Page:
Union slams Govt over forestry deaths
The eighth death in New Zealand's forests this year has renewed calls for more action from the Government.
David Charles Beamsley, 63, from Murupara died in what is thought to have been a tree-felling accident in the Kaingaroa Forest in Bay of Plenty yesterday.
His death comes just weeks after the chief coroner ordered a series of enquiries to try and find out why the industry has New Zealand's highest rate of workplace injury and death, with an average of five fatalities a year between 2007 and 2013.
Council of Trade Unions president Helen Kelly today slammed the lack of action from the Government.
"This man is the eighth forestry worker killed at work this year, along with over 90 seriously harmed, and I'm asking [Minister of Labour] Simon Bridges, how many more have to be killed before the Government agrees we have a problem that needs urgent attention?" Kelly said.
"We need a swift, decisive and effective response like we saw with Pike River. The men who work in the forests, and their families, deserve for these deaths to be taken seriously by the Government.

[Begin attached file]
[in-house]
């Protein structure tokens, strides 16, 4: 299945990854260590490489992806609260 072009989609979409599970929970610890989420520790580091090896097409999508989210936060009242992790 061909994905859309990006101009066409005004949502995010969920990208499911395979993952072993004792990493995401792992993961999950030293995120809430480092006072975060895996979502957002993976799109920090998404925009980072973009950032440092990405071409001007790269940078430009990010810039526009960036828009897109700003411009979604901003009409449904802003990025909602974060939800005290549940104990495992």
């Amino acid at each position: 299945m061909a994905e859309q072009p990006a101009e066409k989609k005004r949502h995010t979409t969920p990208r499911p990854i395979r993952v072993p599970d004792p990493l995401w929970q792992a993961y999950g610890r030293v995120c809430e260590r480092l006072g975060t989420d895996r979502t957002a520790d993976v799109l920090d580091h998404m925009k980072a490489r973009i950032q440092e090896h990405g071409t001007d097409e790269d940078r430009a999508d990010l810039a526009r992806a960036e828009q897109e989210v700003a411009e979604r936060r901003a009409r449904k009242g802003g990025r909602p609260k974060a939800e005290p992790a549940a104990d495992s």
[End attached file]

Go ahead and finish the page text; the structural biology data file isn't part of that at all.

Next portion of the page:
"The Government needs to step up and regulate for safe working conditions."
The industry-led safety review which would look at the high accident rate and which the unions were supporting was "a good start" but she slammed Bridges for refusing to lead it.
Bridges said the number of deaths in the sector was too high and the safety record "not acceptable - the industry needs to get its safety house in order".
But he stood by his refusal to order an inquiry.
"There is no lack of understanding about what the main problems are, or what the solutions might be," he said.
The Ministry of Business, Innovation and Employment had inspected almost half of the 330 cable-logging contractors around the country and had so far issued 182 enforcement actions and shut 14 down due to imminent danger or death.
"This is not good enough," he said and the industry needed to take a lead role in improving safety.
Bridges has previously said the recent Approved Code of Practice for Safety and Health in Forest Operations along with the new Worksafe New Zealand would improve safety.
The Government was also considering legislation to introduce harsher penalties for employers who put workers' lives at risk.
Its aim was to cut workplace injuries and deaths by 25 per cent in the next seven years.
The moves were based on a report by the Independent Taskforce on Workplace Health and Safety.
Chief Coroner Neil MacLean this month ordered a series of inquests into forestry-worker deaths to try and identify the issues leading to the industry's poor safety record.
It came after the release of a report analysing six years of forestry-related deaths which noted the industry had the highest rate of workplace injuries and deaths.
Labour has said forestry owners found to have not done enough to prevent workplace deaths should face corporate-manslaughter charges.